What Is the Anatomy of a Buzzard Like?


Quick Answer

Buzzards have lightweight but strong bones and muscles, streamlined bodies, and respiratory systems that require large oxygen supplies. These physiological features allow buzzards to fly.

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Full Answer

Buzzards have fewer bones than vertebrate animals that live on the ground, because some of the buzzards' bones have fused into single ossifications, which helps the buzzards' bodies withstand the stresses of flying and landing. Some of buzzards' bones are hollow or semi-hollow. Birds are the only vertebrates with fused collarbones, and the muscles used in flight attach to the buzzards' keeled sternums.

Buzzards have approximately 175 different muscles, and most control the legs and wings. The pectoral muscles control the wings and are the largest muscles in buzzards' bodies. The supracoracoideus muscles are located under the pectorals, and buzzards use these muscles to raise their wings in flight. Both the pectorals and the supracoracoideus muscles attach to the buzzards' keeled sternums.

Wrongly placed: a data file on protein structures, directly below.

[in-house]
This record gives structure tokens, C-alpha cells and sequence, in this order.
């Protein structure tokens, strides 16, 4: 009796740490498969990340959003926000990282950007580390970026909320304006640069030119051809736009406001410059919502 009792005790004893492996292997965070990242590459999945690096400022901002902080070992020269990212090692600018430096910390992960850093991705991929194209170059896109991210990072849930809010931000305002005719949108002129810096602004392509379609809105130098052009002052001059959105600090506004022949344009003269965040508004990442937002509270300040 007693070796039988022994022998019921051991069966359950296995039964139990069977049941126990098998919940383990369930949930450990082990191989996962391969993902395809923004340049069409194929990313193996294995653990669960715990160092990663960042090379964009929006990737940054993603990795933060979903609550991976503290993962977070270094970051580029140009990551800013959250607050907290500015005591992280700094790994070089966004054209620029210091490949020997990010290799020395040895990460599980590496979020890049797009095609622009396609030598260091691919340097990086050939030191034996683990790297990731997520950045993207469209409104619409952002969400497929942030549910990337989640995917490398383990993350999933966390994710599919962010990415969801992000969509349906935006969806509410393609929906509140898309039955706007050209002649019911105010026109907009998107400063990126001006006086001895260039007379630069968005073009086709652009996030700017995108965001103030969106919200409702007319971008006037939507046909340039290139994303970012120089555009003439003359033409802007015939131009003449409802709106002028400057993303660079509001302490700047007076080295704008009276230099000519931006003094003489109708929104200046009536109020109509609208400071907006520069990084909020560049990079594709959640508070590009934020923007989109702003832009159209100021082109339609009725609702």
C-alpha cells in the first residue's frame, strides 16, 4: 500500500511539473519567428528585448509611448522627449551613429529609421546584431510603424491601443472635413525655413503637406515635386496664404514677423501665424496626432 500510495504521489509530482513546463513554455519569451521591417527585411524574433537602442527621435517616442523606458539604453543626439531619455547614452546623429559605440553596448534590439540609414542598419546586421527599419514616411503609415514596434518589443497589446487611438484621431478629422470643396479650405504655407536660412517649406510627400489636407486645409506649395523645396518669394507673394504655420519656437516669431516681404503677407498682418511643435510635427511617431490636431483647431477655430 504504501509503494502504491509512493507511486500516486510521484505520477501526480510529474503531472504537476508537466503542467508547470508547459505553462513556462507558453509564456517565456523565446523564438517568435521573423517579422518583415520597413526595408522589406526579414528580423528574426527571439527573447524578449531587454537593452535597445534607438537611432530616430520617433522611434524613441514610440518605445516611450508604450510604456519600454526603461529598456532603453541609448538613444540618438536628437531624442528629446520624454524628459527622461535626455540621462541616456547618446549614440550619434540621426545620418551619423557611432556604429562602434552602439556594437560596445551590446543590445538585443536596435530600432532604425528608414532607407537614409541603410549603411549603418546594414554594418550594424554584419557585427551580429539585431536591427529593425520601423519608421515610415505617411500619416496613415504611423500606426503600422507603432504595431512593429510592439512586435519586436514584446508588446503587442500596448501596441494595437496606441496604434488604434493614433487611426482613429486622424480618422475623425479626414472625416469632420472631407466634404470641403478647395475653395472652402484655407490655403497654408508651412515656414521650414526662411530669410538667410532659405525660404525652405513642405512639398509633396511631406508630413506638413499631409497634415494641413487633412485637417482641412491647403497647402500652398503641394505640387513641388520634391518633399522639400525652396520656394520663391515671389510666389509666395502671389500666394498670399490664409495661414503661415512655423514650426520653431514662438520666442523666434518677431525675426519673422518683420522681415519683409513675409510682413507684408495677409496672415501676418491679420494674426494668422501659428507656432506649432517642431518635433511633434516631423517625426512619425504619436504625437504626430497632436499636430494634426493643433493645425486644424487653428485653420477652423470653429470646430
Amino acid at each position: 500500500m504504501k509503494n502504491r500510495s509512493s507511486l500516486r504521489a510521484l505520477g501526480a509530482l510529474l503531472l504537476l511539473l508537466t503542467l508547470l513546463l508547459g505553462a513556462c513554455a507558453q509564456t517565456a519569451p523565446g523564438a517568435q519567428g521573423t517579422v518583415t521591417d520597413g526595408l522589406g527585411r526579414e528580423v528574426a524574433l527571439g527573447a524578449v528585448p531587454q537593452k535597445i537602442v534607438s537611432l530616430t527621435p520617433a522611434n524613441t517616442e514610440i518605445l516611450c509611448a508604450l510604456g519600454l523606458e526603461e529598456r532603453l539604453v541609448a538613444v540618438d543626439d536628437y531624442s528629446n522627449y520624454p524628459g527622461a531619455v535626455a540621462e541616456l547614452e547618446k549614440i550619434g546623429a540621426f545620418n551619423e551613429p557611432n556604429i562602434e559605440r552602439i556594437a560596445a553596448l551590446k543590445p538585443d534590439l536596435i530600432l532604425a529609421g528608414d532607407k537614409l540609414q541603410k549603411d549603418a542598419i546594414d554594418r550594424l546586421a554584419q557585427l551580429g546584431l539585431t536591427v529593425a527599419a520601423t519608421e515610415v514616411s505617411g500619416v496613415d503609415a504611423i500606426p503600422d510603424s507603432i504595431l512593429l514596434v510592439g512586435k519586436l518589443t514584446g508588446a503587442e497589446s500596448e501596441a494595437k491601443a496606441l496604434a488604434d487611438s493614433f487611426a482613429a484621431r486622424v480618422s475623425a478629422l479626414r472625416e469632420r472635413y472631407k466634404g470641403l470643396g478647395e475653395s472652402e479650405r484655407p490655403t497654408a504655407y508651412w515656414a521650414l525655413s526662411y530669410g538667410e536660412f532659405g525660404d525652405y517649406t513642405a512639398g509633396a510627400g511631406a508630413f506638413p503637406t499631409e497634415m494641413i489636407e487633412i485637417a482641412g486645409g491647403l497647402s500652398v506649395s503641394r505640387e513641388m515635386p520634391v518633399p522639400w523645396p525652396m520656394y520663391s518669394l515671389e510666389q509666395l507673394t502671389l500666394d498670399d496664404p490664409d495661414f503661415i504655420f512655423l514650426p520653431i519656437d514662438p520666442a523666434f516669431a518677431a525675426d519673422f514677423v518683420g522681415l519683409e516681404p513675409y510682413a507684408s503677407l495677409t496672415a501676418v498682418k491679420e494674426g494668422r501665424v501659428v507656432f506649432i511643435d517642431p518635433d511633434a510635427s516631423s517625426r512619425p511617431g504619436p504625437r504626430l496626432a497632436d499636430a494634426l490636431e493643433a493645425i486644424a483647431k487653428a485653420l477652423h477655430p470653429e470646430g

Another physiological feature that allows buzzards to fly is their four-chambered hearts. This type of heart allows the circulatory system to efficiently transport oxygen and other nutrients throughout the buzzards' bodies, which gives them energy to fly. Buzzards' digestive systems utilize gizzards, which crush and rotate food with four bands of muscles. Buzzards eat small grit pieces to help their gizzards crush food. Buzzards and other raptors have eyesight that is eight times sharper than human eyesight due to more neurons in the optic nerves and photoreceptors in the retinas.

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